Med-Surg - Nervous System, part 4: A&P Review - Eye and Ear
by Cathy Parkes October 27, 2021 Updated: August 09, 2023 4 min read
Hi, I'm Cathy, with Level Up RN. In this video, I am going to continue my anatomy and physiology review of the nervous system. This video will be focused on eye and ear anatomy and physiology because as part of our nervous system playlist, we will be talking about several vision and hearing disorders. At the end of this video, I will be giving you guys a little quiz to test your knowledge of some of the key points I'll be covering in this video. So definitely stay tuned for that. And if you have our Level Up RN medical-surgical nursing flashcards, definitely pull those out so you can follow along with me.
Here's an illustration of the basic anatomy of an eye, that you can find in our medical-surgical nursing flashcard deck.
So the eye is made up of three layers.
So this outer layer includes the sclera here, which is white fibrinous tissue.
At the front of the eye, in this third layer, we have the cornea, which is made of transparent tissue, which allows light to enter the eye there.
The middle layer includes the iris here, which is the colored portion of the eye and controls pupil size.
The middle layer also includes this ciliary body, which produces aqueous humor.
And then, we have the choroid here in red, which is the main source of blood supply to the retina.
And then, the inner layer includes the retina here, which kind of lines the back of the eye. The retina contains the rods and cones, and transmits impulses to the optic nerve here.
So let's trace the path of light waves. So light waves will come in here through the cornea, and then it will enter this aqueous humor, which fills both the anterior and posterior chambers of the eye. It will then go through the pupil, which is the opening at the center of the iris. It will then go through the lens, which helps to focus light on the retina. The light wave will then enter the vitreous body, or humor, which fills the vitreous chamber, and then the light waves will go to the retina, and then the retina will convert the light to an electrochemical impulse. And that impulse will be transmitted here to the optic nerve. And then it will be transmitted up to the brain, to the visual cortex in the occipital lobe of the brain.
So a couple of things to keep in mind as you look at this illustration later on.
In this video series, we are going to talk about cataracts, which causes proteins to clump up here on the lens, which creates a lens opacity.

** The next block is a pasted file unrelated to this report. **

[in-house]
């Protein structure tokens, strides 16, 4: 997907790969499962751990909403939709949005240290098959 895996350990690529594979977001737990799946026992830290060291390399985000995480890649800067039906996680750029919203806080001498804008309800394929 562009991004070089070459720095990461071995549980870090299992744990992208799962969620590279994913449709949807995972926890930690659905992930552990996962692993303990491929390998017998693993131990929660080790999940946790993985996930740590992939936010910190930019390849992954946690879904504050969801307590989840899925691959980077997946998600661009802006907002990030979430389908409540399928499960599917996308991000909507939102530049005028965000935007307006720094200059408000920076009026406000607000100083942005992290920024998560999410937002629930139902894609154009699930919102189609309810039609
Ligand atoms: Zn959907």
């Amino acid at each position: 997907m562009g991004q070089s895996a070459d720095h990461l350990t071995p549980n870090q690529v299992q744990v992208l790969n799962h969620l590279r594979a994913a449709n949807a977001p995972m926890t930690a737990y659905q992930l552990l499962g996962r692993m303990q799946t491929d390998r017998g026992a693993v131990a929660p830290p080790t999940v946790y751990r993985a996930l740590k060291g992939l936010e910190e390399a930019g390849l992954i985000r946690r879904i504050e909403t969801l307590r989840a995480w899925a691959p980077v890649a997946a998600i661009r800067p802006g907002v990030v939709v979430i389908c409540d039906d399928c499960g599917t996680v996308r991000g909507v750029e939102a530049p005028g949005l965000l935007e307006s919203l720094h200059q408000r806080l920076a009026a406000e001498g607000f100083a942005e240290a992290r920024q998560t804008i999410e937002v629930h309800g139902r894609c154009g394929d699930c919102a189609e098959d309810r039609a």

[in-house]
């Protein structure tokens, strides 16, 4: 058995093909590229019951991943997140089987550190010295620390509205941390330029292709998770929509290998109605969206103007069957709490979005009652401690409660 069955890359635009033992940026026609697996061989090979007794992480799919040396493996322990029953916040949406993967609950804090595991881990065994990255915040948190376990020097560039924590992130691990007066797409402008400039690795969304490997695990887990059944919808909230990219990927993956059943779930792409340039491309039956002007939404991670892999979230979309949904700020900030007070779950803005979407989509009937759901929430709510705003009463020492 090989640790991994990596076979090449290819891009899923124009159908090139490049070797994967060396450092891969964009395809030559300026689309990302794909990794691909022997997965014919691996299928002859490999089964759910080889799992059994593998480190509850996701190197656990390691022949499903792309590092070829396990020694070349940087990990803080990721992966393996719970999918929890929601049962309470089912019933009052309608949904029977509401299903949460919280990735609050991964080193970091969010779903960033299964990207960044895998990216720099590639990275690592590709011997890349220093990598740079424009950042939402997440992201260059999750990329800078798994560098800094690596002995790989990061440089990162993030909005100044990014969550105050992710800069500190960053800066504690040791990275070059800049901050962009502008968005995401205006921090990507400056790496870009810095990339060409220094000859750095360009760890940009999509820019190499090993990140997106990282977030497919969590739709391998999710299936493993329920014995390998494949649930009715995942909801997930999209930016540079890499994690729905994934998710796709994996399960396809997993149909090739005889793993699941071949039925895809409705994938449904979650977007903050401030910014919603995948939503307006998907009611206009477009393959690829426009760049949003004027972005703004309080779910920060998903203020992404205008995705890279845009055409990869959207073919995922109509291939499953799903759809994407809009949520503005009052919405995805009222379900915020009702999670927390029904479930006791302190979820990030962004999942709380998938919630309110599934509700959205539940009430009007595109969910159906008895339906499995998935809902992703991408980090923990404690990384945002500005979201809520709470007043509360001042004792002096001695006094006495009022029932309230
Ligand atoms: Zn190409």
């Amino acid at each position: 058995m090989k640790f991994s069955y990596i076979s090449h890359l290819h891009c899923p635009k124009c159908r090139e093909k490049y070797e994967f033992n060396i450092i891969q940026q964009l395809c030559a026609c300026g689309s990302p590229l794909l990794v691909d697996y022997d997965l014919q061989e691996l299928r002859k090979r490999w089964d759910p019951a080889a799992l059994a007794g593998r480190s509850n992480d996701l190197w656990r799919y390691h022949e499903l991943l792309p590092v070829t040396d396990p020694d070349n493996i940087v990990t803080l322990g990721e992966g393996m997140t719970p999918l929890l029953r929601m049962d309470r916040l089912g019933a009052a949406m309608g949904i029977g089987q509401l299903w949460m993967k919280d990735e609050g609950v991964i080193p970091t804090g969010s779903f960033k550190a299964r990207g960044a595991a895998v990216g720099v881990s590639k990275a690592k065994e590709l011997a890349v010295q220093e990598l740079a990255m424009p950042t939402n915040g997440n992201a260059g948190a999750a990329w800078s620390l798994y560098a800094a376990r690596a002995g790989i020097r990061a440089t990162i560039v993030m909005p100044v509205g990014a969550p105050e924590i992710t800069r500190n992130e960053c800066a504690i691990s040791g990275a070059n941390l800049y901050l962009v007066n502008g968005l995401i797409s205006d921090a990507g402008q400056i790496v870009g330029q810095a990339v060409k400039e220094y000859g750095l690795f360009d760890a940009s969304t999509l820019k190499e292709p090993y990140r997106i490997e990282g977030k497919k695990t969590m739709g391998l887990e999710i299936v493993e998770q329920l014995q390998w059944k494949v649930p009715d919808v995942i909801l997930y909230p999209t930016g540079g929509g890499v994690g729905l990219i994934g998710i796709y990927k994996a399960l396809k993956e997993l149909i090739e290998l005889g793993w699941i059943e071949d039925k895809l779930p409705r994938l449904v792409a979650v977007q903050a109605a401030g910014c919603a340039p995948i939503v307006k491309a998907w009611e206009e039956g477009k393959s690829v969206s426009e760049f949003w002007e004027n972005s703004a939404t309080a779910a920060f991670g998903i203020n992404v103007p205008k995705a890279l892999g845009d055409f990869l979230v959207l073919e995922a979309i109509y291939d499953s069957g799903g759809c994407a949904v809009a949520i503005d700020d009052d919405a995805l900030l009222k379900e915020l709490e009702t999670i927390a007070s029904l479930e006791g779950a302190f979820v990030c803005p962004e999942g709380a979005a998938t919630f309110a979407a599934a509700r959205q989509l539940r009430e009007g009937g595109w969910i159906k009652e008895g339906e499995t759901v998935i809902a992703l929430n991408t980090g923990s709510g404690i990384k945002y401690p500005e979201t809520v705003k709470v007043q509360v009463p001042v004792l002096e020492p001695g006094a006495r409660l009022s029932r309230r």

We're also going to be talking about glaucoma.
So glaucoma occurs when we have an overproduction of aqueous humor, which is produced here by the ciliary body, or it can be caused by obstruction of outflow of that aqueous humor. And we'll talk more about that in that video.
And then, we're also going to later on talk about a retinal detachment.
So when we do talk about retinal detachment, this is caused by a build-up of vitreous humor, or vitreous body, that basically collects behind the retina and causes the retina to detach. So I just wanted you to kind of take a look at those things because when we talk about those disorders, it will make more sense having seen this illustration.
Moving on to the ear now. You can find this illustration in our medical-surgical nursing flashcard deck.
We have our external ear structures, which include the pinna as well as the external ear canal. A couple of things I want to point out here.
Cerumen, which is a fancy name for earwax, is an expected finding here in the external ear canal.
Also, when you hear the term otitis externa, that is referring to inflammation of this external ear canal. It's also called swimmer's ear.
The tympanic membrane is right here, and it separates the external ear from the middle ear.
In the middle ear, we have these bony ossicles, which include the malleus, incus, and stapes.
We also have the Eustachian tube here, which connects to the nasal pharynx, and it helps to equalize air pressure in the middle ear.
Now, when you hear the term otitis media, that means we have a middle ear infection. It's pretty common in children.
So with a respiratory infection, we end up with inflammation and congestion, which can lead to obstruction of the Eustachian tube, which causes the accumulation of fluid in the middle ear, leading to infection.
Okay. So the round and oval window separates the middle ear from the inner ear. In the inner ear, we have the cochlea here, which contains the nerve cells responsible for hearing.
And then we have our semicircular canals up here, which contain receptors for balance.
All right. So let's follow the pathway of sound waves. So sound waves will come in through the external ear canal. They will reach the tympanic membrane, causing it to vibrate. And then that vibration will be passed along to the bony ossicles here, through the oval window, and then reach the cochlea. Inside the cochlea, those hair cells, which are the nerve cells, translate those vibrations into electrical impulses, and those impulses are passed along to the auditory nerve, which is cranial nerve number eight, and then onto the brain into the auditory cortex in the temporal lobe.
All right. You guys ready for your quiz? I have three questions for you. First question. What portion of the eye contains rods and cones and transmits impulses to the optic nerve? The answer is the retina. Question number two. What part of the ear contains nerve cells responsible for hearing? The answer is the cochlea. Question number three, what structure in the ear is responsible for equalizing pressure in the middle ear? The answer is the Eustachian tube.
Okay. I hope this video has been helpful. Hope you're enjoying these quizzes as well. Take care and good luck with studying.
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